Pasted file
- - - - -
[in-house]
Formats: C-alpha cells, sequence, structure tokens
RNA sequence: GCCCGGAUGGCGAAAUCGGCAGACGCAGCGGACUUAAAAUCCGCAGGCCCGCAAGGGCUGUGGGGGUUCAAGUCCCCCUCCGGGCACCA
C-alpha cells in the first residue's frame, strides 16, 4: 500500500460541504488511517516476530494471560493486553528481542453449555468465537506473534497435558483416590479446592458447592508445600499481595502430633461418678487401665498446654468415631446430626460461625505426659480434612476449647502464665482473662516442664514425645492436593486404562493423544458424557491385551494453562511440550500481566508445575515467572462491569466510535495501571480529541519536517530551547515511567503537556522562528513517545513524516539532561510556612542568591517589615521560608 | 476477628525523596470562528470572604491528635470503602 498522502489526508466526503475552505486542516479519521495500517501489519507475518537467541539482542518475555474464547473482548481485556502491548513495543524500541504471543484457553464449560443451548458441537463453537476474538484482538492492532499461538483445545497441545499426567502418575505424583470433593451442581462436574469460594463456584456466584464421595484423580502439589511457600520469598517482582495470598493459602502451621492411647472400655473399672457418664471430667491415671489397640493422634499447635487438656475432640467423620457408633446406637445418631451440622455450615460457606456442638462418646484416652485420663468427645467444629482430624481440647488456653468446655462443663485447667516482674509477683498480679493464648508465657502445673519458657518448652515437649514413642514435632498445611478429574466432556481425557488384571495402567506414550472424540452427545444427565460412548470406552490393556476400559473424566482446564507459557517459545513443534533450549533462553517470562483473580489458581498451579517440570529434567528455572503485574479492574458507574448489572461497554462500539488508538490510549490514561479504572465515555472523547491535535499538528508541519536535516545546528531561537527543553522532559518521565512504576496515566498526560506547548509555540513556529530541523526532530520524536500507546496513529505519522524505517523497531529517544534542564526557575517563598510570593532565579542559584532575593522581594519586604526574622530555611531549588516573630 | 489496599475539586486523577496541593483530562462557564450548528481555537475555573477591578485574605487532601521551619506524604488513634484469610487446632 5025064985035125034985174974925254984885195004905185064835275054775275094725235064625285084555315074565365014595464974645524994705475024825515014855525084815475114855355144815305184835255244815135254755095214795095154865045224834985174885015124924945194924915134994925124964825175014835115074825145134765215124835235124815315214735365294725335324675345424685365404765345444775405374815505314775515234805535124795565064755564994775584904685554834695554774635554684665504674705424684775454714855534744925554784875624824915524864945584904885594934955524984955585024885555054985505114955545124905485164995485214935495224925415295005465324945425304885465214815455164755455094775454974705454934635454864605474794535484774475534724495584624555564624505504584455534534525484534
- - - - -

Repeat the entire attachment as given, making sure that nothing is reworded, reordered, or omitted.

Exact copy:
[in-house]
Formats: C-alpha cells, sequence, structure tokens
RNA sequence: GCCCGGAUGGCGAAAUCGGCAGACGCAGCGGACUUAAAAUCCGCAGGCCCGCAAGGGCUGUGGGGGUUCAAGUCCCCCUCCGGGCACCA
C-alpha cells in the first residue's frame, strides 16, 4: 500500500460541504488511517516476530494471560493486553528481542453449555468465537506473534497435558483416590479446592458447592508445600499481595502430633461418678487401665498446654468415631446430626460461625505426659480434612476449647502464665482473662516442664514425645492436593486404562493423544458424557491385551494453562511440550500481566508445575515467572462491569466510535495501571480529541519536517530551547515511567503537556522562528513517545513524516539532561510556612542568591517589615521560608 | 476477628525523596470562528470572604491528635470503602 498522502489526508466526503475552505486542516479519521495500517501489519507475518537467541539482542518475555474464547473482548481485556502491548513495543524500541504471543484457553464449560443451548458441537463453537476474538484482538492492532499461538483445545497441545499426567502418575505424583470433593451442581462436574469460594463456584456466584464421595484423580502439589511457600520469598517482582495470598493459602502451621492411647472400655473399672457418664471430667491415671489397640493422634499447635487438656475432640467423620457408633446406637445418631451440622455450615460457606456442638462418646484416652485420663468427645467444629482430624481440647488456653468446655462443663485447667516482674509477683498480679493464648508465657502445673519458657518448652515437649514413642514435632498445611478429574466432556481425557488384571495402567506414550472424540452427545444427565460412548470406552490393556476400559473424566482446564507459557517459545513443534533450549533462553517470562483473580489458581498451579517440570529434567528455572503485574479492574458507574448489572461497554462500539488508538490510549490514561479504572465515555472523547491535535499538528508541519536535516545546528531561537527543553522532559518521565512504576496515566498526560506547548509555540513556529530541523526532530520524536500507546496513529505519522524505517523497531529517544534542564526557575517563598510570593532565579542559584532575593522581594519586604526574622530555611531549588516573630 | 489496599475539586486523577496541593483530562462557564450548528481555537475555573477591578485574605487532601521551619506524604488513634484469610487446632 5025064985035125034985174974925254984885195004905185064835275054775275094725235064625285084555315074565365014595464974645524994705475024825515014855525084815475114855355144815305184835255244815135254755095214795095154865045224834985174885015124924945194924915134994925124964825175014835115074825145134765215124835235124815315214735365294725335324675345424685365404765345444775405374815505314775515234805535124795565064755564994775584904685554834695554774635554684665504674705424684775454714855534744925554784875624824915524864945584904885594934955524984955585024885555054985505114955545124905485164995485214935495224925415295005465324945425304885465214815455164755455094775454974705454934635454864605474794535484774475534724495584624555564624505504584455534534525484534